On this day back in 1985 I am not happy. One of my cassette tapes has broken, beyond even the ability of a rewinding pencil to repair it.
Understand please that this was not just any tape. To record it five years earlier in 1980, I had plugged a tiny microphone into my portable cassette recorder, and propped it up against the speaker of my bedside radio alarm clock. The squeaky-sounding reward for my efforts had eventually been the full second series of the Hitchhiker’s Guide to the Galaxy, which I then listened to on a fairly perpetual loop every night for years afterwards. The lost episode was the one in which Zaphod utters the most obscene word in the universe (‘Belgium’, in case you were wondering – fortunately here on Earth we don’t know what it means) – not once but twice.
No such trouble these days, with the entire five Hitchhiker radio series available for download from the likes of the iTunes store, stored in the cloud if I need to access any of them, and syncable across as many devices as I can afford.
It can feel as if this sort of ubiquitous availability is somehow also equivalent to permanence – that Douglas Adams‘ work is now saved and secured forever. But that’s surely a mistake. Who’s to say what the world will be like years from now, and whether we’re even capable of building a digital infrastructure that will stand the test of time?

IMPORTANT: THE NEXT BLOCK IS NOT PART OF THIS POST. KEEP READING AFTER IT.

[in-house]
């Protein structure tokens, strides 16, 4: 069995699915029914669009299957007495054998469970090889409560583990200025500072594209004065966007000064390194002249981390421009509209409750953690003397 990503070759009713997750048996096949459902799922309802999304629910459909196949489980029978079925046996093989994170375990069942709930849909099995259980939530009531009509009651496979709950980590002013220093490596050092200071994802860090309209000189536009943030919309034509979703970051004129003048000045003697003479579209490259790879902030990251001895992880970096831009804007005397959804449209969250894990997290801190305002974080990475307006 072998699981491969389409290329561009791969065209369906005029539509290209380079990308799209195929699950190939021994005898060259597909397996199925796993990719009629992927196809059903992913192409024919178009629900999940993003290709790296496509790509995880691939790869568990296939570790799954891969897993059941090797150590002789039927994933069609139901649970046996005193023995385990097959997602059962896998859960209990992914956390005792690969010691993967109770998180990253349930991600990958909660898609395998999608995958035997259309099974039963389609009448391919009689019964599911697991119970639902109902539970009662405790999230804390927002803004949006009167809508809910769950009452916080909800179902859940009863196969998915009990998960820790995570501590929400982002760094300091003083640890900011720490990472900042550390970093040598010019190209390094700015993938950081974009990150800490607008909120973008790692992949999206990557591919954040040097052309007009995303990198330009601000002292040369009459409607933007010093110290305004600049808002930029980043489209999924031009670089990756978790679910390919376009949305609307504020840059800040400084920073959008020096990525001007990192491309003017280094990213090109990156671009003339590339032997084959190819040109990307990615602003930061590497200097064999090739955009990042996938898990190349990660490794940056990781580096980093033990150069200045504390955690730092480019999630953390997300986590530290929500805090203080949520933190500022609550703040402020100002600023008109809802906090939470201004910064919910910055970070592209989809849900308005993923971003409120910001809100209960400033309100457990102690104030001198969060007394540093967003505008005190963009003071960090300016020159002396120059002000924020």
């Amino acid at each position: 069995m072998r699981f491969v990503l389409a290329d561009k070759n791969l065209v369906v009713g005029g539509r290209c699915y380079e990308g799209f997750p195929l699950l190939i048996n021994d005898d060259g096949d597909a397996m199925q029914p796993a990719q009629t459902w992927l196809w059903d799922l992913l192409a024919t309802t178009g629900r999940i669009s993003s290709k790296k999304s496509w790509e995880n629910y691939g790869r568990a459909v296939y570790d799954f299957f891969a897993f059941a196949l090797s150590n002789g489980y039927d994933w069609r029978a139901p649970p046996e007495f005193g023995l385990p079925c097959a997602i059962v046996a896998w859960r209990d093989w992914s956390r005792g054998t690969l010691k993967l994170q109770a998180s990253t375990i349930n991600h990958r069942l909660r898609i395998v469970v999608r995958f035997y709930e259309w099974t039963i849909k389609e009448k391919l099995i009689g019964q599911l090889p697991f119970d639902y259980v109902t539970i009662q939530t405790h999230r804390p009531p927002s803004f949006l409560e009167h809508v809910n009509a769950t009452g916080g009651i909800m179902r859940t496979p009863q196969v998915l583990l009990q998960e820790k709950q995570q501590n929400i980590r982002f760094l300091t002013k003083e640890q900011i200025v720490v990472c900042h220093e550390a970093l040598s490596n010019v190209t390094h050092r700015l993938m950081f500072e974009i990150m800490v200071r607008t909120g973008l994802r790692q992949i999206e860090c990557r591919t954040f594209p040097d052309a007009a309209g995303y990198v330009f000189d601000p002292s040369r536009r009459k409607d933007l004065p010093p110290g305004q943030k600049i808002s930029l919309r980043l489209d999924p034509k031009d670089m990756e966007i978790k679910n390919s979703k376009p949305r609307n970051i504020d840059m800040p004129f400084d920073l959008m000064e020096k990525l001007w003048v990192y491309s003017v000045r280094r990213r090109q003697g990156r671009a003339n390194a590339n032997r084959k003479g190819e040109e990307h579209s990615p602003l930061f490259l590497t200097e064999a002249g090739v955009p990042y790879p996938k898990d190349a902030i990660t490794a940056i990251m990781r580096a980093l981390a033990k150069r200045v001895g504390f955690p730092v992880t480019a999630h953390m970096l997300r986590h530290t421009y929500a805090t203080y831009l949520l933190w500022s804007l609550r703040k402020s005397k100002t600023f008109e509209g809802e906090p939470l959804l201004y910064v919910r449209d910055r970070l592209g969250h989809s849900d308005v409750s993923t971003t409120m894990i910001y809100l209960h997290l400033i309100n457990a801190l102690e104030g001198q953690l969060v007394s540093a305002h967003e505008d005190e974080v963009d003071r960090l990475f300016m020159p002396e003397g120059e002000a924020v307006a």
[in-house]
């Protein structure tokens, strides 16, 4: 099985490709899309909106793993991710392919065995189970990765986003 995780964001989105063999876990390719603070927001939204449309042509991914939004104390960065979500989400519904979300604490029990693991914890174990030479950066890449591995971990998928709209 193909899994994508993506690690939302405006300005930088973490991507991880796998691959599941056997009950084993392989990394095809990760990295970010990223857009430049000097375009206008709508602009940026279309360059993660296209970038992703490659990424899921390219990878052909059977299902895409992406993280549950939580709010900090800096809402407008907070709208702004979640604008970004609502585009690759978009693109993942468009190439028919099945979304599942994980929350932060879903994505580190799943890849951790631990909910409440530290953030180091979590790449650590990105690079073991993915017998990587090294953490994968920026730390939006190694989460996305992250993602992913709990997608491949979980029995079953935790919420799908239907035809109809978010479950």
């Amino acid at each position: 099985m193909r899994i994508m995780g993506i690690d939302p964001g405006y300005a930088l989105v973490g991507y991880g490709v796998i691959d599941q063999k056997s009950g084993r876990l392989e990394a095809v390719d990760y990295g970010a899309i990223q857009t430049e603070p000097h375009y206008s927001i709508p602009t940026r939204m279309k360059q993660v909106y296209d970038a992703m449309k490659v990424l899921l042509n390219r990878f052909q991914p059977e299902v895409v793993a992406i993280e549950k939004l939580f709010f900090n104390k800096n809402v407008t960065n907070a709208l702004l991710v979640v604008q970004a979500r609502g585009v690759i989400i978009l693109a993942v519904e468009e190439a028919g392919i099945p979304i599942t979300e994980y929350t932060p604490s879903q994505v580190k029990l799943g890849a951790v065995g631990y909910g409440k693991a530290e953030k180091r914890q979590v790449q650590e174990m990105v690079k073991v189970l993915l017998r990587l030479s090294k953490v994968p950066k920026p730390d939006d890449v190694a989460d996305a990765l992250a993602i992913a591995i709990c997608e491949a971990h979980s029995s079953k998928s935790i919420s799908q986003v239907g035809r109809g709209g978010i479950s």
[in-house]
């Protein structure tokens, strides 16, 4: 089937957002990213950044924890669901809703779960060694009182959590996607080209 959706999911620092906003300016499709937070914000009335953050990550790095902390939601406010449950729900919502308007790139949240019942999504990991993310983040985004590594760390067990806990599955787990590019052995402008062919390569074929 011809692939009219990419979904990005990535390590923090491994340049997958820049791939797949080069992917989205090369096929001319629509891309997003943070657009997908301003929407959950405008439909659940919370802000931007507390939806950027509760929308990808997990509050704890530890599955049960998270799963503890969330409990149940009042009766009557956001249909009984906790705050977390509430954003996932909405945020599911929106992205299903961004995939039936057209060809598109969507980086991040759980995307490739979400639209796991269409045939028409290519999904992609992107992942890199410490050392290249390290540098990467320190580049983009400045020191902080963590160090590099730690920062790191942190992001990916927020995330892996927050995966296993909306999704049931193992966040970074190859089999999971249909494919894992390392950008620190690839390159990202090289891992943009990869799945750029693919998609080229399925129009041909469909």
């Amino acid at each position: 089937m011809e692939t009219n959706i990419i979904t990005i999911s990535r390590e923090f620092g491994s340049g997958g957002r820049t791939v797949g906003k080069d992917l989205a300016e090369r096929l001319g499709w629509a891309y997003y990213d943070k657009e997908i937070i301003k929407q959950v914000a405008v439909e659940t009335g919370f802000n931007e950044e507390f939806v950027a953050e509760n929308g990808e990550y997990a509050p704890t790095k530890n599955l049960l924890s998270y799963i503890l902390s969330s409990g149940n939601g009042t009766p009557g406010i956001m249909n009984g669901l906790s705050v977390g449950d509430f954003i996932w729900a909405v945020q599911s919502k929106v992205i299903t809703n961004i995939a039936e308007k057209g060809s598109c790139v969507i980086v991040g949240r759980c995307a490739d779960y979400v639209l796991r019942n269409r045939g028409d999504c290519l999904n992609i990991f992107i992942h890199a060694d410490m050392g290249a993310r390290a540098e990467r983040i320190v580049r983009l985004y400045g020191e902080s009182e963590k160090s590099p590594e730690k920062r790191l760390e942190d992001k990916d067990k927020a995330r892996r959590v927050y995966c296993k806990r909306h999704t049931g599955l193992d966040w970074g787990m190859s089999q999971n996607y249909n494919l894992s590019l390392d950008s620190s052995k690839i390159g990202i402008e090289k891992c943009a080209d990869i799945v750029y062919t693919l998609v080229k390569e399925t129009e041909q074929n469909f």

Interesting then, that when the Long Now Foundation – an organisation dedicated to long-term thinking and the originators of the wonderful 10,000 year clock – were considering how best to preserve a record of the world’s many disappearing languages, they decided to etch the information onto a nickel disk in addition to committing it to the potentially ephemeral ones and zeroes of the cloud. Copies of the disk will be sent off into the centuries to come in the hands of individual owners across the world – a physical, distributed, analogue storage system far more capable of surviving a journey of thousands of years into into the future than anything the digital world currently has to offer.
If we want to avoid on a grander scale the kind of sad end that befell my cassette, we’re going to have to work a lot harder at managing both our data and the platforms that allow us to access it. Within a year or two – possibly less – the technology required to play my remaining Hitchhiker tapes will probably have departed the house – unlikely ever to return.